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FET consultation: how much is a Bitcoin worth, and why?

posted May 1, 2016, 2:12 PM by Massimo Bartoletti   [ updated May 2, 2016, 1:40 AM ]

Blockchain technologies have a strong transformational potential. Bitcoin and other cryptocurrencies, currently the most well-known blockchain based applications, enable the possibility of a distributed management of secure transactions amongst “anonymous” parties, i.e. payments in this case, without the need of a centralised validation authority.

However, a much wider range of possible applications are emerging for blockchains. Examples include smart contracts, i.e. enforceable, fully-decentralised agreements between independent peers; the possibility of enforcing fairness in distributed protocols, so-far unachieved; and the availability of a public Big Data set of transactions to be explored by Data Scientists to unveil useful knowledge.

Although highly volatile, Bitcoin has a capitalisation of 7 billion USD (doubled over the last year) and is receiving a lot of interest from private companies and institutional partners, noticeably the EU parliament (April 2016). The success of Bitcoin has fostered the development of alternative cryptocurrencies and frameworks for smart contracts, notably Ethereum with a market capitalization of 700 million USD.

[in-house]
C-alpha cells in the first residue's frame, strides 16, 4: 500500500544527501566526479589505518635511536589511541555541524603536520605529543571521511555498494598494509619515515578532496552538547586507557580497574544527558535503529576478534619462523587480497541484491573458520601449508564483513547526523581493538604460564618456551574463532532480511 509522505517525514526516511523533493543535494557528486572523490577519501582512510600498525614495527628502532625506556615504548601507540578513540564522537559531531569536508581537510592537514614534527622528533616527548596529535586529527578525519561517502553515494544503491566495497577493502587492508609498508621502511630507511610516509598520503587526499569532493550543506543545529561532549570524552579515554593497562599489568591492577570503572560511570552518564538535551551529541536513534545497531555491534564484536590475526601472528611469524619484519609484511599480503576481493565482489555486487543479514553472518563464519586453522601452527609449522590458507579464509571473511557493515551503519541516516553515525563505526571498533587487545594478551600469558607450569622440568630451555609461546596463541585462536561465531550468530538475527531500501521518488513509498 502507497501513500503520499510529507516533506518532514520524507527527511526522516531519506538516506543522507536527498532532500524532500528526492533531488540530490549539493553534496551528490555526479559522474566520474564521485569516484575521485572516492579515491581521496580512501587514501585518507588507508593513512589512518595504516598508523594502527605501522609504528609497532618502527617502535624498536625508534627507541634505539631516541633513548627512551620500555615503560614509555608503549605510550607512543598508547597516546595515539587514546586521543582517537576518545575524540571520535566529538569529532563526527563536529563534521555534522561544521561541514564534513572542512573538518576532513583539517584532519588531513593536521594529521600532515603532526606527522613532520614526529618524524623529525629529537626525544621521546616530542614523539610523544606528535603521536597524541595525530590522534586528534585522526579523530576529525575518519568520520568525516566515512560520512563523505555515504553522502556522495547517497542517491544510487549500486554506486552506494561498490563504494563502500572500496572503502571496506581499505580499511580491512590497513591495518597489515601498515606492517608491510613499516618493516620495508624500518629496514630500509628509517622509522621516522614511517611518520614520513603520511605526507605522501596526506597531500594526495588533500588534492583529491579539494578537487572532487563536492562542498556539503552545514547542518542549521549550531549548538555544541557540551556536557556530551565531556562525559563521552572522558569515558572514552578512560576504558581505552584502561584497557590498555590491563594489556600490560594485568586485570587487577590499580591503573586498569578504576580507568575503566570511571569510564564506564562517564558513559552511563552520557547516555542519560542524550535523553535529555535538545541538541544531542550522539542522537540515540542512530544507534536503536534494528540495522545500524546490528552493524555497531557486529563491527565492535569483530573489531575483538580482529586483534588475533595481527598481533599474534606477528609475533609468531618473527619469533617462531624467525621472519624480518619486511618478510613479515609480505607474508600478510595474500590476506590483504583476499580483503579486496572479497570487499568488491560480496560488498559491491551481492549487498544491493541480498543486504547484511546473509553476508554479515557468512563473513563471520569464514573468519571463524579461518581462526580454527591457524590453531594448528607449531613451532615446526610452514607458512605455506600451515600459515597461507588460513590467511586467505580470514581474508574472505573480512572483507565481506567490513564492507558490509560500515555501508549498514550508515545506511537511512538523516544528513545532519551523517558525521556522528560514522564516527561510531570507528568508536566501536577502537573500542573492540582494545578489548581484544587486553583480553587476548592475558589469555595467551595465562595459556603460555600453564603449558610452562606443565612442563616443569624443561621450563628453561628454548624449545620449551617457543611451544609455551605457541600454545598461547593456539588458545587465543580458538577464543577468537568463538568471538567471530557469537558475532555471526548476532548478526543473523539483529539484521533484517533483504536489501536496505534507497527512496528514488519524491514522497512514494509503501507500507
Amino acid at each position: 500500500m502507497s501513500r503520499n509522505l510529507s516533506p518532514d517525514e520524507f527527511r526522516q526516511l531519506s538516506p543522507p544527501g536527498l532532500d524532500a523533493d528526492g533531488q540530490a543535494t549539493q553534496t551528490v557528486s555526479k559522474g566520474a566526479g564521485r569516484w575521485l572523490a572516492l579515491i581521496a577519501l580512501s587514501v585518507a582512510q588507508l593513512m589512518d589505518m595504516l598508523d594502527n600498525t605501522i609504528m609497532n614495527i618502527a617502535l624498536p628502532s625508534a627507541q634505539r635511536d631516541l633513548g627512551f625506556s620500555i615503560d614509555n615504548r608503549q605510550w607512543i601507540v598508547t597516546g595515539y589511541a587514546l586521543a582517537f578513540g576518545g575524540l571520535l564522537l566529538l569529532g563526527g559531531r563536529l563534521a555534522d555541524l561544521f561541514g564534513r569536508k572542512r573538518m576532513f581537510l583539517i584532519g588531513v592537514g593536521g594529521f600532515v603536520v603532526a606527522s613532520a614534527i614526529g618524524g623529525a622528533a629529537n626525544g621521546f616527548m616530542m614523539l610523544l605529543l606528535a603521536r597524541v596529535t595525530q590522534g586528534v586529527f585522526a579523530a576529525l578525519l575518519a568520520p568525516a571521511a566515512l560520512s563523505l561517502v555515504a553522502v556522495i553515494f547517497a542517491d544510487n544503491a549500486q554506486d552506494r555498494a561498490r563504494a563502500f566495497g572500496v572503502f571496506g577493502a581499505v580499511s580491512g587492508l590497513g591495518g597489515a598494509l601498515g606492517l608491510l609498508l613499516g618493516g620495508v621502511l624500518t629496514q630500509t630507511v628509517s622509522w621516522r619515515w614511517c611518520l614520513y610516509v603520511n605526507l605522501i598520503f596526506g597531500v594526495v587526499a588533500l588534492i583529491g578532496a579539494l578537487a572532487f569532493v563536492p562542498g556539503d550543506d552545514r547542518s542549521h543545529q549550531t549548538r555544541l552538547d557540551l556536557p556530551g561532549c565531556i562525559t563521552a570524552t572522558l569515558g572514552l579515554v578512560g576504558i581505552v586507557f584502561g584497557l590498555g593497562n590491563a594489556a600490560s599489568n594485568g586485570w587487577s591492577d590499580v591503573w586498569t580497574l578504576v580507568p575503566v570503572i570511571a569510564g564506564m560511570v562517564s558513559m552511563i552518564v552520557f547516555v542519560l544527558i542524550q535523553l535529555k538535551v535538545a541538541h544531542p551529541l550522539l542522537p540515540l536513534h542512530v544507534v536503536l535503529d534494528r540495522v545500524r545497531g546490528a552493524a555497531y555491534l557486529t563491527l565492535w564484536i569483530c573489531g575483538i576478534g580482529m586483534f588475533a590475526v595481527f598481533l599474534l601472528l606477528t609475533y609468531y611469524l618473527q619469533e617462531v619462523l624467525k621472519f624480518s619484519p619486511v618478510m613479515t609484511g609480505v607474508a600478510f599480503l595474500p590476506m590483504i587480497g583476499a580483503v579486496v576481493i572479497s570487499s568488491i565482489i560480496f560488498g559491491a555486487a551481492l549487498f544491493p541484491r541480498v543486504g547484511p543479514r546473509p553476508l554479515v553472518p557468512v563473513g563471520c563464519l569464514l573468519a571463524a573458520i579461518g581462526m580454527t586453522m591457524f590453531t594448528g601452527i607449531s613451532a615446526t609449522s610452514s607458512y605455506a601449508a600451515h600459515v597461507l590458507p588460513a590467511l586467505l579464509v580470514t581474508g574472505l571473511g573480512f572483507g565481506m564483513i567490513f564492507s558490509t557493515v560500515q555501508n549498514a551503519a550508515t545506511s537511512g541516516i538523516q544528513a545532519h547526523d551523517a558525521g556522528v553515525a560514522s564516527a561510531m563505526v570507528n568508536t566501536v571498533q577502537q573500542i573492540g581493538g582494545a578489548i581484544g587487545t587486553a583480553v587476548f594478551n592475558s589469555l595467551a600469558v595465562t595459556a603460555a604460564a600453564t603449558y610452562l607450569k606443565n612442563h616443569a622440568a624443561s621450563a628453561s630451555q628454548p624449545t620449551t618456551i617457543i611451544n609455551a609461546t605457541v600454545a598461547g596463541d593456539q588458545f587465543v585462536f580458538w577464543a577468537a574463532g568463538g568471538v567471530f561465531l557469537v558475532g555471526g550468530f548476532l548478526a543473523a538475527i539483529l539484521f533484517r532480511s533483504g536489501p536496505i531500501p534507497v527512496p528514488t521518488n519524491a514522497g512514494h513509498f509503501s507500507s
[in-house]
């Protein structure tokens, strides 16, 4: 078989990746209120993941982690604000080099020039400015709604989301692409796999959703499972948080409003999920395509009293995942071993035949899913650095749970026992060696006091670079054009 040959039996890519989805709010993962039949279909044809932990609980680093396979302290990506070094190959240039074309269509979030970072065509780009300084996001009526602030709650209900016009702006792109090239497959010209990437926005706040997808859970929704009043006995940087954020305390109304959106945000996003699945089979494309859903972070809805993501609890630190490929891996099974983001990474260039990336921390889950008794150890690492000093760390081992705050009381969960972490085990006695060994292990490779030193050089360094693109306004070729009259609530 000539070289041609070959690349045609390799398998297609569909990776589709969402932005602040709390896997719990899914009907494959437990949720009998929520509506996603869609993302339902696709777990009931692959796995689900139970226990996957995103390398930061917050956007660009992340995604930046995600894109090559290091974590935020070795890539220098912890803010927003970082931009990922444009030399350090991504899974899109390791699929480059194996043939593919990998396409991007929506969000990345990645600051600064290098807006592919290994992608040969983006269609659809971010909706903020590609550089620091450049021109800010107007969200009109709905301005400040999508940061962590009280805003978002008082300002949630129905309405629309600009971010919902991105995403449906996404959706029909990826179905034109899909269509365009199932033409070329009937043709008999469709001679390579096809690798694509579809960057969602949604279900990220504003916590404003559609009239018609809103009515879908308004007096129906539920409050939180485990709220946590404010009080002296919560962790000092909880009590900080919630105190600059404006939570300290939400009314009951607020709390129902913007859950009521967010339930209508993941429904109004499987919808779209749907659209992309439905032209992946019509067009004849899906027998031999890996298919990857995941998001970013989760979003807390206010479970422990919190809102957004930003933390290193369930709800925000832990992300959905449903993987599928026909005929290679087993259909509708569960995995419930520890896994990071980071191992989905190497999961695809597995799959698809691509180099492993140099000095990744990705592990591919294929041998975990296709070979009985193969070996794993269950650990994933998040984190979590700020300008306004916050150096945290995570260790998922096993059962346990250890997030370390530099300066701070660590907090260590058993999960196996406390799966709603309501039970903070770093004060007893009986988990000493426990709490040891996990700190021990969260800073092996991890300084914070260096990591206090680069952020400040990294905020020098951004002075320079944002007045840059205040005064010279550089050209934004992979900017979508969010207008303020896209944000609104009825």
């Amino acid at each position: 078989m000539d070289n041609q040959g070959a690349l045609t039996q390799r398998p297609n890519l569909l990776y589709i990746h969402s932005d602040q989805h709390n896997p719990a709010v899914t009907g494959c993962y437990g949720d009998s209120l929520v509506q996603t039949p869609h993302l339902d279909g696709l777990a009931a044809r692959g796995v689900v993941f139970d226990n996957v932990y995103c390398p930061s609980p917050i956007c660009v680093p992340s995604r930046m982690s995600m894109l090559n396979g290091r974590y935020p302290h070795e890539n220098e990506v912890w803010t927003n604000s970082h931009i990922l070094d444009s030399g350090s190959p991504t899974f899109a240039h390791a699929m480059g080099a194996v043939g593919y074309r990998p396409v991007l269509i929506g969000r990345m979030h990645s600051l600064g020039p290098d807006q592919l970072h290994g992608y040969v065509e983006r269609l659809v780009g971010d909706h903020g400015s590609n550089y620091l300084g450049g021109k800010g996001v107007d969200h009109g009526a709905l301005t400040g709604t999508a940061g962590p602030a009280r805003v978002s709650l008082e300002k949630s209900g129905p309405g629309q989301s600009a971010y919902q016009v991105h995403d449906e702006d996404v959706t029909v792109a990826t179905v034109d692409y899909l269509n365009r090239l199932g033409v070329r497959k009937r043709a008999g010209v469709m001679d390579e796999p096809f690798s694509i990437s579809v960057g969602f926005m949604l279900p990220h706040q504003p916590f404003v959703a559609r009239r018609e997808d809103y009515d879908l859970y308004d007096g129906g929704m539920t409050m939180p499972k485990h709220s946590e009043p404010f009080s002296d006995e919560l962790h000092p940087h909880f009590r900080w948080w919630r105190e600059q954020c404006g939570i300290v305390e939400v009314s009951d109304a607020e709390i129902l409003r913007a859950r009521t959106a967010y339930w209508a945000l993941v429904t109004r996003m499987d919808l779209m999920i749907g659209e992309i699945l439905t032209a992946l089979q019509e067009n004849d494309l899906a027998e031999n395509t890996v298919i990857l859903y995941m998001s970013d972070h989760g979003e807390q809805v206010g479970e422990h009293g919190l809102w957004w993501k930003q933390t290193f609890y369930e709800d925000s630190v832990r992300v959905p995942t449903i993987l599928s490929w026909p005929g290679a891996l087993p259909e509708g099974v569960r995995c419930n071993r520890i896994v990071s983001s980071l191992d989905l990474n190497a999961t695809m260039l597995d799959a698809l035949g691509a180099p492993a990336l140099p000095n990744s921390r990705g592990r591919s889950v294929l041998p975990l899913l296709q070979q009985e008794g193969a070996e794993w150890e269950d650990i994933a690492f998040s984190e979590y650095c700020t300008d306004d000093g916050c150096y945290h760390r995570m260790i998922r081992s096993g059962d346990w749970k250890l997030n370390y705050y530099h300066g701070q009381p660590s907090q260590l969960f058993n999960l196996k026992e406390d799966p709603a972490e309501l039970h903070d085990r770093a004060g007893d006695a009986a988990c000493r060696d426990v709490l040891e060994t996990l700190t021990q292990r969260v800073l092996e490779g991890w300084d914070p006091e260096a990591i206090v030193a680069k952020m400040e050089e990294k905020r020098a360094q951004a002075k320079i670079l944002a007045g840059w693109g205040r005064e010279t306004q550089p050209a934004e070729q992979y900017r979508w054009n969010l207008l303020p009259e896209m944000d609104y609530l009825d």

Despite their diffusion and resilience in practice (the only successful attacks to Bitcoin have been, so far, standard frauds), foundations of blockchain technologies have still to be fully understood, and no fully satisfactory scientific validation of their correctness and security exist yet. Difficulties arise from many sources at different levels: the complexity of the decentralised, probabilistic and multi-layer structure of a blockchain, the scattered documentation, the relevance of human and economical aspects on the management and stability of the system, and the globalised dimension of the applications, which also brings into play political aspects, to cite but a few.

Even considering all the issues, challenges and currently open problems, blockchain technologies are clearly deemed to have a strong impact on society, empowering people, companies and institutions to directly manage some of their interactions, akin to the empowering made by Internet in terms of direct access to knowledge and communication. Analogously to what happened with Internet, which for instance is nowadays accepted as a trusted commerce medium, blockchain technologies need to be deeply understood and validated before the breakthrough changes that they will enable can become a trusted component of our society.


Read the full discussion at: https://ec.europa.eu/futurium/en/content/how-much-bitcoin-worth-and-why

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